Buffalo, Chicago, Denver, Detroit, Jacksonville, New England, NY Jets, Oakland, Seattle, Tennessee and Washington all have just 3 QBs on their roster and many will rest their starters to open up the preseason.
The positional depth info must, of course, be combined with a depth chart – you can reference something like ourlads.com for this. Teams aren’t diligent about actually keeping the published depth chart order accurate so my recommendation is to combine this with research from beat writers and the team’s website themselves. The Green Bay Packers offer interesting positional depth at the Running Back position. The Packers return three starters from last year in Ty Montgomery, Aaron Jones and Jamaal Williams but beyond that have just Devante Mays (injury) and Joel Bouagnon. With Aaron Jones suspended for the first two games the Packers will likely need to keep a fourth RB on their roster at least temporarily. Will they use this opportunity to get an extended like at Bouagnon while Mays recovers? These are the types of situations we want to monitor with local beat writers.
Positional depth chart and team sources can shrink the player pool.
Week 1 Basics – Normal starters and veterans are irrelevant except in the thinnest of depth. If they see more than a series it still won’t matter. The lone exception here is a positional battle or unproven rookie. Last year’s highest scoring QBs Week 1 were Trevon Boykin, Jimmy Garrapolo and Jeff Driskel. Of the six highest scoring QBs, all except Garrappolo ran for 24+ yards.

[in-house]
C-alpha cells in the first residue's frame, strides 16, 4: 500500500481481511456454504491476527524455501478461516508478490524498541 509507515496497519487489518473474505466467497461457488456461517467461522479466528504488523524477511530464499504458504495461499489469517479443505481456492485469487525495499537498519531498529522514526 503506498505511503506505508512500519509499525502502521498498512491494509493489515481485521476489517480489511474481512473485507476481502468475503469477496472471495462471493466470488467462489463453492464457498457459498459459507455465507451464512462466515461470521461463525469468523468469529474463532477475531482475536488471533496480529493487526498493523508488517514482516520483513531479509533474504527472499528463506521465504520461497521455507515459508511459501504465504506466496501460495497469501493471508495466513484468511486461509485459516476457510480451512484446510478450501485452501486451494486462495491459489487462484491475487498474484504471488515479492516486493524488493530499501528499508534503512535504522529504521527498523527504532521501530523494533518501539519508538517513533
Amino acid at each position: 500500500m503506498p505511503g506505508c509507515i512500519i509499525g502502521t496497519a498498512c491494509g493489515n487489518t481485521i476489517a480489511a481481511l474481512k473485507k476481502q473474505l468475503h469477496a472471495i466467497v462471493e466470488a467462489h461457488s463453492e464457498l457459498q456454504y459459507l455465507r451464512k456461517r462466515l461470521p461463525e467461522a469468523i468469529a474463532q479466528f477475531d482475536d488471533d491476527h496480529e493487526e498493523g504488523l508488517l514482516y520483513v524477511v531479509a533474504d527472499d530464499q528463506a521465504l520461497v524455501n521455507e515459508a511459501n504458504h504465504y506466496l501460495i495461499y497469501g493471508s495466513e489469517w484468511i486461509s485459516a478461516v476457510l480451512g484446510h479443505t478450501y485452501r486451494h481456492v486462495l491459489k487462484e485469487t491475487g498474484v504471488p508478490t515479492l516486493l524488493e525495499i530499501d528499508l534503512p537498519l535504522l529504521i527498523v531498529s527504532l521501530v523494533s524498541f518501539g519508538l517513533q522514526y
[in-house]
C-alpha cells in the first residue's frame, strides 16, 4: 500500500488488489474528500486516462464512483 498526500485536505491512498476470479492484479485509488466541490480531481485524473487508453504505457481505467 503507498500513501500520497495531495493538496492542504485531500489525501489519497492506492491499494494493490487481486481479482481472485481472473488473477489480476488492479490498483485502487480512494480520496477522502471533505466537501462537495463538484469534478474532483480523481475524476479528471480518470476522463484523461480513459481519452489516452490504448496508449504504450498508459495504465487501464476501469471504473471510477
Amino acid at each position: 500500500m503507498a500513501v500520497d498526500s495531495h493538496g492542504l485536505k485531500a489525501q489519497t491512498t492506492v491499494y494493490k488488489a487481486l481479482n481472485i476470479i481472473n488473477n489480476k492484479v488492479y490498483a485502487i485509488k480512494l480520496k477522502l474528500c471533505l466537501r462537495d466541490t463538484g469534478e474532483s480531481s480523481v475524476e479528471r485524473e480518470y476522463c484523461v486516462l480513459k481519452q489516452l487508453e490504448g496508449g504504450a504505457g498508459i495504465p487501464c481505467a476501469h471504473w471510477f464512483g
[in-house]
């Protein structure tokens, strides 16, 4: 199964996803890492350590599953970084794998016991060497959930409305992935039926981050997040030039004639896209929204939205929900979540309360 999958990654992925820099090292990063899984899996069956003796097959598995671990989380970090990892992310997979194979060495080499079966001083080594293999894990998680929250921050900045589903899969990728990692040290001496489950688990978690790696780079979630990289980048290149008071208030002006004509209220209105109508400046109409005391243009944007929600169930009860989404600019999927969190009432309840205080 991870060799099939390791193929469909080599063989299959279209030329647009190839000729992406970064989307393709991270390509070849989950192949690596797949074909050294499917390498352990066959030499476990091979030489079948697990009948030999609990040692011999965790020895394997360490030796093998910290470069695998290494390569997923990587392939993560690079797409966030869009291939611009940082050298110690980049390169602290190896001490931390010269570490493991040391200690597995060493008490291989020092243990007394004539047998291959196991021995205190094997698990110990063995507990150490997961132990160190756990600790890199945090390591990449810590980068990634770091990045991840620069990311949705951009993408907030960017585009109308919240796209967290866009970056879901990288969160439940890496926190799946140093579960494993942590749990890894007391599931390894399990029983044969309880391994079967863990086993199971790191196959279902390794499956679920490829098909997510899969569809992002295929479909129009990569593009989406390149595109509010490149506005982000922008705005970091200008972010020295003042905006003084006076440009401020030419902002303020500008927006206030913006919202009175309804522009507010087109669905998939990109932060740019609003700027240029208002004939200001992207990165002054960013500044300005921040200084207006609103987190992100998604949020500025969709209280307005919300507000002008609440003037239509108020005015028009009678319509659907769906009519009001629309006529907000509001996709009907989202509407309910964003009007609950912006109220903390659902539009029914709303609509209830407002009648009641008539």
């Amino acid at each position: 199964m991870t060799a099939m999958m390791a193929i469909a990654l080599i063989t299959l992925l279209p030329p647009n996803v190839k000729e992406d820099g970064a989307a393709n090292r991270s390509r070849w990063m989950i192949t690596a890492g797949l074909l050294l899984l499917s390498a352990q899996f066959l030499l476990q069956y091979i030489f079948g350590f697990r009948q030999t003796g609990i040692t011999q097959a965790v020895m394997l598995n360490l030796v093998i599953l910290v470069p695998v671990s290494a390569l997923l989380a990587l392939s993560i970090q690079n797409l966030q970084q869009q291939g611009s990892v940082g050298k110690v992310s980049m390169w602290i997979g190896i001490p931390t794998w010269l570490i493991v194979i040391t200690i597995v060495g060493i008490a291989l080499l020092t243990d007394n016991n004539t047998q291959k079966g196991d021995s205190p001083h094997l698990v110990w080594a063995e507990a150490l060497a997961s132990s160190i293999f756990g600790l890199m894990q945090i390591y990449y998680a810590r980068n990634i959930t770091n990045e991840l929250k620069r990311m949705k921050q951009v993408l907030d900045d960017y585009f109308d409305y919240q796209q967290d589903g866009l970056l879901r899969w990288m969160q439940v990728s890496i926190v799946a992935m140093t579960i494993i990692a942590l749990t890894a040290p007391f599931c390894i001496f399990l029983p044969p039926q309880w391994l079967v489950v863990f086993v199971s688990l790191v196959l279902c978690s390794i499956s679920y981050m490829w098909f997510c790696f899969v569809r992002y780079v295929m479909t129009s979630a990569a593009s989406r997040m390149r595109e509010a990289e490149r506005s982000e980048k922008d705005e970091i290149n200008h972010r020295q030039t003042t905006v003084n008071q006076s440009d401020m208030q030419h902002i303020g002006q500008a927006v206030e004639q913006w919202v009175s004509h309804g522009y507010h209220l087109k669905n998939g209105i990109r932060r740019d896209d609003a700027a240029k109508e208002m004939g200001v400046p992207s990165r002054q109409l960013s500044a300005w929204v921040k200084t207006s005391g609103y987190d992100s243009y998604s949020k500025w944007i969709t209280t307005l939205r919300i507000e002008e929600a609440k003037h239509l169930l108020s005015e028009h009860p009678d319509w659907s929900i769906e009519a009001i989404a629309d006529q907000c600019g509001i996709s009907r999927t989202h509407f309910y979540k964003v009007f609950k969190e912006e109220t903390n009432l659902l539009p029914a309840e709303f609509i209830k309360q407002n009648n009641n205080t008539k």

Week 2 Basics – Starters become much more relevant but playing time is still uncertain. The best targets are high-quality backups or starters who are on teams with thin positional depth. Last week’s highest scoring QBs included Blaine Gabbert, Russell Wilson, Patrick Mahomes, and Deshone Kizer.
Week 3 Basics – The highest scoring fantasy producers are likely to be starters, particularly at QB, but young players in key positional battles will often get a look with starters and 2nd team. This is the closest thing you will get to a dress rehearsal for a quarter or half of play. Last year’s highest scoring QBs included Bryce Petty, Brian Hoyer, Tom Brady, Matt Stafford, Derek Carr and Case Keenum.
Week 4 Basics – Start building your regular season NFL teams instead. Just kidding. Sort of. If you must play, know that Jacoby Brissett, David Fales and Joshua Dobbs were the best fantasy quarterbacks during Week 4 of the preseason last year!
At DailyRoto, we consider ourselves a quantitatively driven company. That said, preseason is definitely a unique beast and is very driven by qualitative information. While we’re unlikely to get much sure fire information there will certainly be stuff varying from reliable to purely speculative both by the NFL community and DFS writers. Because of that I am definitely in favor of making a slightly – projected play if we have a strong + on the reliability of the info. I am also more likely to homer it up with teams that I follow closely and have a better pulse on the situation.
And of course a cautionary tale on preseason – we’ve got a lot of big things in store for this NFL season so be diligent about managing your bankroll until that comes!